SAP’s Atzberger vaunts front to back office capability

Alex Atzberger, president, SAP Customer Experience, recently went through the company’s customer-focused software strategy with Computer Weekly

Alex Atzberger is president of SAP Customer Experience, a term that encompasses the supplier’s CRM offerings, which include the technology that came with the firm’s 2013 acquisition of Hybris.

Atzberger “owns” the strategy for the “customer experience” initiative at SAP. He was president of SAP’s business-to-business procurement network business Ariba from 2015 to 2018.

He also has a hinterland in the form of a connoisseur collector’s interest in comic graphic art that goes back many years to his childhood in Hong Kong and Malaysia, and is informed by a formative internship at Marvel, as a Harvard Business School MBA student. He is also a former McKinsey strategy consultant.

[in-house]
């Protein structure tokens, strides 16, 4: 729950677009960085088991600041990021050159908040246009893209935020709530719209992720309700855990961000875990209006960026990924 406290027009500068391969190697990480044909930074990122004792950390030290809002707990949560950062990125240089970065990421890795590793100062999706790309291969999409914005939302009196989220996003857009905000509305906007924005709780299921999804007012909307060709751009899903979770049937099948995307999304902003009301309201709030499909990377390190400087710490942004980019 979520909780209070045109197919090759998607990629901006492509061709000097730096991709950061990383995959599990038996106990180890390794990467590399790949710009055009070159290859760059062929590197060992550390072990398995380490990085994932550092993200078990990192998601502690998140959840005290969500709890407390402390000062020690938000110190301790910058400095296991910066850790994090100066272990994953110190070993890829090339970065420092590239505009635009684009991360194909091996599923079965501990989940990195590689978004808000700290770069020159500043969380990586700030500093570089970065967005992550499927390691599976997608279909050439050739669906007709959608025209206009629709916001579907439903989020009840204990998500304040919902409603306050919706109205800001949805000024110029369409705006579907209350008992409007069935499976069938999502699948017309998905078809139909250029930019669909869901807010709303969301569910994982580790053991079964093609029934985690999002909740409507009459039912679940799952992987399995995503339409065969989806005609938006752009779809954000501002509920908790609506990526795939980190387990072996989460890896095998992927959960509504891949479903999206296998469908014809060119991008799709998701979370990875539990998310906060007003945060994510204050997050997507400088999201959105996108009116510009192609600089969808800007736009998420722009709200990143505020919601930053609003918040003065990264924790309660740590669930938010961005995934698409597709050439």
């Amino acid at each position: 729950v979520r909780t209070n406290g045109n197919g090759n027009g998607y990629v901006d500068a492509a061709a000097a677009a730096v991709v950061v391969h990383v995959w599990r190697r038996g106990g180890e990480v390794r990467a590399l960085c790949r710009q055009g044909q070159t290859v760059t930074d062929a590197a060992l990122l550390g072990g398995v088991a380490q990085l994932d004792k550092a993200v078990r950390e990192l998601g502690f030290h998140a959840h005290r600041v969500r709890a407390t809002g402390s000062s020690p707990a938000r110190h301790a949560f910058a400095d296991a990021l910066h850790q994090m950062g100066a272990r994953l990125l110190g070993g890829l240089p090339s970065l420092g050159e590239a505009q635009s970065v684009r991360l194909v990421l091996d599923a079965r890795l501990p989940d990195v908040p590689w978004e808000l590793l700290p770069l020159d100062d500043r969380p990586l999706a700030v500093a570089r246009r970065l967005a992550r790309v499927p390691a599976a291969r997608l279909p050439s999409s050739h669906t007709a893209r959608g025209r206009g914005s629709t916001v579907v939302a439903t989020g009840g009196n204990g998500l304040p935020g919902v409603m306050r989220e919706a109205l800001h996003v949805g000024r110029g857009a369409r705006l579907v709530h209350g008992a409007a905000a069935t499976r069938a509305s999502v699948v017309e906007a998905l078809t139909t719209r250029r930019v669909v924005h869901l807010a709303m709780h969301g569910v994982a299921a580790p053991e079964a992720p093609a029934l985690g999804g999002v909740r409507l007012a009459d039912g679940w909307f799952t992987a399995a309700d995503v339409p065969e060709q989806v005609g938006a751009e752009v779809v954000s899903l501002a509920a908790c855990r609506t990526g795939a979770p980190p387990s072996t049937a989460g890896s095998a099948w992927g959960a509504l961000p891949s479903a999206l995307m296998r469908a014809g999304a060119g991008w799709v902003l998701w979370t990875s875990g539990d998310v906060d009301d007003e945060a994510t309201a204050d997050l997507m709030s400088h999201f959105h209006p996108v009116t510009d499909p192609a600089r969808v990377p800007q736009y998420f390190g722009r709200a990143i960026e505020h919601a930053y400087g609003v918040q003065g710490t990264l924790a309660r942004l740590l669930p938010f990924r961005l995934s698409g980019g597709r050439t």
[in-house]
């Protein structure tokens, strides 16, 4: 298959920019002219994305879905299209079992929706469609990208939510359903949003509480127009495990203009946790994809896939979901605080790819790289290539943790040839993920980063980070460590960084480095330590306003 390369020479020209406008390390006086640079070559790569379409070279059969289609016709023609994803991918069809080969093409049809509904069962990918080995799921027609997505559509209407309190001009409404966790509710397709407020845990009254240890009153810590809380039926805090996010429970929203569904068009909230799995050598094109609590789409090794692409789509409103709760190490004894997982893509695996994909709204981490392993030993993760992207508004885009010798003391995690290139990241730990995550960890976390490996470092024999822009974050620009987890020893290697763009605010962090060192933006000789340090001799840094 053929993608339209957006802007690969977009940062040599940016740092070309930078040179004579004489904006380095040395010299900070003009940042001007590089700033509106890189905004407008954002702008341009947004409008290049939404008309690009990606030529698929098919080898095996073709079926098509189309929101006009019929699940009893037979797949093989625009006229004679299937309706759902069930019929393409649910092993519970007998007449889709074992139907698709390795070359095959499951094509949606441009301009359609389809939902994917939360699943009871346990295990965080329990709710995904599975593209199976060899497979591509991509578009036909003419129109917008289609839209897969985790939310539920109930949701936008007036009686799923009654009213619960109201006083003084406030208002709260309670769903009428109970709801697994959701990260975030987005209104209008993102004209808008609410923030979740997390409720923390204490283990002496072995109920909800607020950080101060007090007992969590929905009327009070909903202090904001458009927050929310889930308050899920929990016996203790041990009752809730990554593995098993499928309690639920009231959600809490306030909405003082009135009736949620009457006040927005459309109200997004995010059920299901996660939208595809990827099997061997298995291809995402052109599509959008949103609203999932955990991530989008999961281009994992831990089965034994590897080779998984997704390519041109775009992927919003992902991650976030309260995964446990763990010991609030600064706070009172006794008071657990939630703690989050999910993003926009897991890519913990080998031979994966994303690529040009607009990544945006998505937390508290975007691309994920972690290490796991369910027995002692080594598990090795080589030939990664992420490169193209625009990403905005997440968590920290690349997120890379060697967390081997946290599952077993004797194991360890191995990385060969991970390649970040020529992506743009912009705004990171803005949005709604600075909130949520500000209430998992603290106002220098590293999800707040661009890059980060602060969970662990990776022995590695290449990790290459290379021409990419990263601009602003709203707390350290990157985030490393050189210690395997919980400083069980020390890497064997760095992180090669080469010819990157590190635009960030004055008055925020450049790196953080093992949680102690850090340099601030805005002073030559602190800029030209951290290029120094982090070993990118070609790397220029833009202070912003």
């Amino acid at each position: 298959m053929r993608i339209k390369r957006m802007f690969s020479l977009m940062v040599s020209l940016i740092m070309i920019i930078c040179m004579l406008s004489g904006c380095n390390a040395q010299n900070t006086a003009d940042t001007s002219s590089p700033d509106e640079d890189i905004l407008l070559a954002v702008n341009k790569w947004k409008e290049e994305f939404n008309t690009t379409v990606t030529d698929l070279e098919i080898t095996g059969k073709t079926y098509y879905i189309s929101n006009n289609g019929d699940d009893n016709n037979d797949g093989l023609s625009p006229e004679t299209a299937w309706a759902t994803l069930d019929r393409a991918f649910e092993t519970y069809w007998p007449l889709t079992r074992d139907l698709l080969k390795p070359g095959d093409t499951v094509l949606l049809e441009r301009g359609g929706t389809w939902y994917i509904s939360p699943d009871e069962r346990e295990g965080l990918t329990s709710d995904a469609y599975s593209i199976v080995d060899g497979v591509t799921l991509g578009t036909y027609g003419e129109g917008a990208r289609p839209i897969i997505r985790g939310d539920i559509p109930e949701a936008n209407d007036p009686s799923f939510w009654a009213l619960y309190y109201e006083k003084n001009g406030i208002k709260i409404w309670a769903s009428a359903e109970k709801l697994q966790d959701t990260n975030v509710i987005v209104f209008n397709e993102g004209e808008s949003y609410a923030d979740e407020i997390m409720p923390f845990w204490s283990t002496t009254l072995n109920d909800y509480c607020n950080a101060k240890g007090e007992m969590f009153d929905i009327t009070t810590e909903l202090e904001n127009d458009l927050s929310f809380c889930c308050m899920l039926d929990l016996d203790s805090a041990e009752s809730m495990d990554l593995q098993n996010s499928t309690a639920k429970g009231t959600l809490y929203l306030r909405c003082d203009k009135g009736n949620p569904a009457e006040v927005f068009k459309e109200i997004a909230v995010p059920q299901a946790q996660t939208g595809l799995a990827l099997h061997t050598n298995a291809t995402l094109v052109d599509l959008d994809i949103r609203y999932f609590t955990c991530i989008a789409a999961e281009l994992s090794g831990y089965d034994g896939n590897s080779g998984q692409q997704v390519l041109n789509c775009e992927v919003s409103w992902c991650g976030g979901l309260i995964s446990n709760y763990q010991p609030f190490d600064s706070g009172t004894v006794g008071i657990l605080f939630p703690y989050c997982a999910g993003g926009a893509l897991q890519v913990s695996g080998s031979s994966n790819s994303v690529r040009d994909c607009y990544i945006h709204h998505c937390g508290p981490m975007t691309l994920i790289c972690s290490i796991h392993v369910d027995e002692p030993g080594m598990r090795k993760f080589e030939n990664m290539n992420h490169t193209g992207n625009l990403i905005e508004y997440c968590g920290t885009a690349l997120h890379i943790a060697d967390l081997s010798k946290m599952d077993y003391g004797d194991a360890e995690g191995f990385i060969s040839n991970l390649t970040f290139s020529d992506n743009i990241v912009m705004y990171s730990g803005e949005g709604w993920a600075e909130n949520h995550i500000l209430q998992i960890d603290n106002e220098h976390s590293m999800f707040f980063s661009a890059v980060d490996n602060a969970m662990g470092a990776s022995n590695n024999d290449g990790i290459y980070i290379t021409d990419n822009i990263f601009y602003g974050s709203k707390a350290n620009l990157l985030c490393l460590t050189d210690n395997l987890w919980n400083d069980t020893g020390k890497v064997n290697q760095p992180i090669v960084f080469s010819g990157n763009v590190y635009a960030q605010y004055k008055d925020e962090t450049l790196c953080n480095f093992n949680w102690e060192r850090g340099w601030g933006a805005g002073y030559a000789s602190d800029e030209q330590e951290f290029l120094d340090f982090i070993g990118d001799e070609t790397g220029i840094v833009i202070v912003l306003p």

At SAP’s Customer Experience Live event in Barcelona, Atzberger gave an interview to Computer Weekly. What follows is an edited version of that.

SAP says its value proposition with respect to customer experience lies in its ability to connect the front office with the back office: C/4 Hana and S/4 Hana, together. But why is this an advantage? Another supplier – let’s say Salesforce or Adobe – could say their advantage is that they are not weighed down by the back office, by the legacy of ERP.

Atzberger: The advantage of the front and back is from the perspective of our customers’ customers. If you think about when you yourself engage as a customer, you care about fulfilment and paying how you want to pay. For companies to deliver these outcomes, they need the flexibility and they need the integration into their supply chains.

A good example would be a shoe company, where the customer wants to customise a pair of sneakers – and doesn't want to wait too long for them to be delivered. So it’s not just about going back into information about the product, but into the very product itself.